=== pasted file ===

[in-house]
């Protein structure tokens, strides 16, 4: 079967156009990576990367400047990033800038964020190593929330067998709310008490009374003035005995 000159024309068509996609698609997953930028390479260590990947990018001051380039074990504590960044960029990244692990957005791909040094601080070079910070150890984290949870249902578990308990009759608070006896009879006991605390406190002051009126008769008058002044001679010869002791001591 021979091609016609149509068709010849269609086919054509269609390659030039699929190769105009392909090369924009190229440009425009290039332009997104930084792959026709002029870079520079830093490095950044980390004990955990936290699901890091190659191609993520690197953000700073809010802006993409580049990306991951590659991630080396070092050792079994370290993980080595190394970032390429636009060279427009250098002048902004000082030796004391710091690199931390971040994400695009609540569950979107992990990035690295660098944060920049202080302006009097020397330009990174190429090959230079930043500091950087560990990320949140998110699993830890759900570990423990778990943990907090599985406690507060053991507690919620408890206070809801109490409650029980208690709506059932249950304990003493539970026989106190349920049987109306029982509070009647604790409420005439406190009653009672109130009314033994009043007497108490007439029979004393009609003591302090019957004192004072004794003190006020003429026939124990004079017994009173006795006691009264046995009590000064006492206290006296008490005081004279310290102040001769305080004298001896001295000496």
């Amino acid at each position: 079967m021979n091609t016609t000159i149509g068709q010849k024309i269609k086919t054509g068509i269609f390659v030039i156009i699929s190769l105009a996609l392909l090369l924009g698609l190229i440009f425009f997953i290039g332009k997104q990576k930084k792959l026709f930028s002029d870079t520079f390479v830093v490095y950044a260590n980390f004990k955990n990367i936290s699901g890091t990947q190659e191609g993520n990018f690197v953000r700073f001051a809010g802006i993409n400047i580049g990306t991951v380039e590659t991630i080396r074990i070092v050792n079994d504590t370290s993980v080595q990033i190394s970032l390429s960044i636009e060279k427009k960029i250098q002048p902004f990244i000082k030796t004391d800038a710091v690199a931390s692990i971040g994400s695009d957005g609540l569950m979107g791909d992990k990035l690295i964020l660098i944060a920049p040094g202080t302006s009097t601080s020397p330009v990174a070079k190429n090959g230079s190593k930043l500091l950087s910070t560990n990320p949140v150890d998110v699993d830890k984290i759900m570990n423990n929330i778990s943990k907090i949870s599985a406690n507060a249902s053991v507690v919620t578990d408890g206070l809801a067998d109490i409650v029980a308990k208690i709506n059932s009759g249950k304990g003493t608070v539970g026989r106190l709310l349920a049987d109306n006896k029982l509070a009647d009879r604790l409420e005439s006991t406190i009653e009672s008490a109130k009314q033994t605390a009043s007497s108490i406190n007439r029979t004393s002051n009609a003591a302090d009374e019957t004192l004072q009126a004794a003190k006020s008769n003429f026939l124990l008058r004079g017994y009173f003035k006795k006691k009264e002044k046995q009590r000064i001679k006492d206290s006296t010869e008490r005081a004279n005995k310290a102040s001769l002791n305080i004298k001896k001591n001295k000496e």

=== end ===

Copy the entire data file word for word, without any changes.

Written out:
[in-house]
């Protein structure tokens, strides 16, 4: 079967156009990576990367400047990033800038964020190593929330067998709310008490009374003035005995 000159024309068509996609698609997953930028390479260590990947990018001051380039074990504590960044960029990244692990957005791909040094601080070079910070150890984290949870249902578990308990009759608070006896009879006991605390406190002051009126008769008058002044001679010869002791001591 021979091609016609149509068709010849269609086919054509269609390659030039699929190769105009392909090369924009190229440009425009290039332009997104930084792959026709002029870079520079830093490095950044980390004990955990936290699901890091190659191609993520690197953000700073809010802006993409580049990306991951590659991630080396070092050792079994370290993980080595190394970032390429636009060279427009250098002048902004000082030796004391710091690199931390971040994400695009609540569950979107992990990035690295660098944060920049202080302006009097020397330009990174190429090959230079930043500091950087560990990320949140998110699993830890759900570990423990778990943990907090599985406690507060053991507690919620408890206070809801109490409650029980208690709506059932249950304990003493539970026989106190349920049987109306029982509070009647604790409420005439406190009653009672109130009314033994009043007497108490007439029979004393009609003591302090019957004192004072004794003190006020003429026939124990004079017994009173006795006691009264046995009590000064006492206290006296008490005081004279310290102040001769305080004298001896001295000496």
């Amino acid at each position: 079967m021979n091609t016609t000159i149509g068709q010849k024309i269609k086919t054509g068509i269609f390659v030039i156009i699929s190769l105009a996609l392909l090369l924009g698609l190229i440009f425009f997953i290039g332009k997104q990576k930084k792959l026709f930028s002029d870079t520079f390479v830093v490095y950044a260590n980390f004990k955990n990367i936290s699901g890091t990947q190659e191609g993520n990018f690197v953000r700073f001051a809010g802006i993409n400047i580049g990306t991951v380039e590659t991630i080396r074990i070092v050792n079994d504590t370290s993980v080595q990033i190394s970032l390429s960044i636009e060279k427009k960029i250098q002048p902004f990244i000082k030796t004391d800038a710091v690199a931390s692990i971040g994400s695009d957005g609540l569950m979107g791909d992990k990035l690295i964020l660098i944060a920049p040094g202080t302006s009097t601080s020397p330009v990174a070079k190429n090959g230079s190593k930043l500091l950087s910070t560990n990320p949140v150890d998110v699993d830890k984290i759900m570990n423990n929330i778990s943990k907090i949870s599985a406690n507060a249902s053991v507690v919620t578990d408890g206070l809801a067998d109490i409650v029980a308990k208690i709506n059932s009759g249950k304990g003493t608070v539970g026989r106190l709310l349920a049987d109306n006896k029982l509070a009647d009879r604790l409420e005439s006991t406190i009653e009672s008490a109130k009314q033994t605390a009043s007497s108490i406190n007439r029979t004393s002051n009609a003591a302090d009374e019957t004192l004072q009126a004794a003190k006020s008769n003429f026939l124990l008058r004079g017994y009173f003035k006795k006691k009264e002044k046995q009590r000064i001679k006492d206290s006296t010869e008490r005081a004279n005995k310290a102040s001769l002791n305080i004298k001896k001591n001295k000496e």